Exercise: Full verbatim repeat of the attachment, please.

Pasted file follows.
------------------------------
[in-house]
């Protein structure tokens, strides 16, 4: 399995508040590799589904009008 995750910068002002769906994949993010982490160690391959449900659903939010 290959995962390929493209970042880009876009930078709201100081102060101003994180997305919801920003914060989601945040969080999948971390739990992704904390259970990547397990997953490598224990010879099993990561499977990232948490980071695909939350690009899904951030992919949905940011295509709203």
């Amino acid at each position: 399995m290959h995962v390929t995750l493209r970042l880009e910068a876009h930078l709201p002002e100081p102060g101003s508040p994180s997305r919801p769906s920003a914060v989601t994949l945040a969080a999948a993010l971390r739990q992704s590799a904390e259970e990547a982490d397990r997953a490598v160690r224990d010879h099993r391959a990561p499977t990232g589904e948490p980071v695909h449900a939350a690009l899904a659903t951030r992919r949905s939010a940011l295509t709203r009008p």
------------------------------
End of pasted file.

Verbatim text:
[in-house]
């Protein structure tokens, strides 16, 4: 399995508040590799589904009008 995750910068002002769906994949993010982490160690391959449900659903939010 290959995962390929493209970042880009876009930078709201100081102060101003994180997305919801920003914060989601945040969080999948971390739990992704904390259970990547397990997953490598224990010879099993990561499977990232948490980071695909939350690009899904951030992919949905940011295509709203």
């Amino acid at each position: 399995m290959h995962v390929t995750l493209r970042l880009e910068a876009h930078l709201p002002e100081p102060g101003s508040p994180s997305r919801p769906s920003a914060v989601t994949l945040a969080a999948a993010l971390r739990q992704s590799a904390e259970e990547a982490d397990r997953a490598v160690r224990d010879h099993r391959a990561p499977t990232g589904e948490p980071v695909h449900a939350a690009l899904a659903t951030r992919r949905s939010a940011l295509t709203r009008p």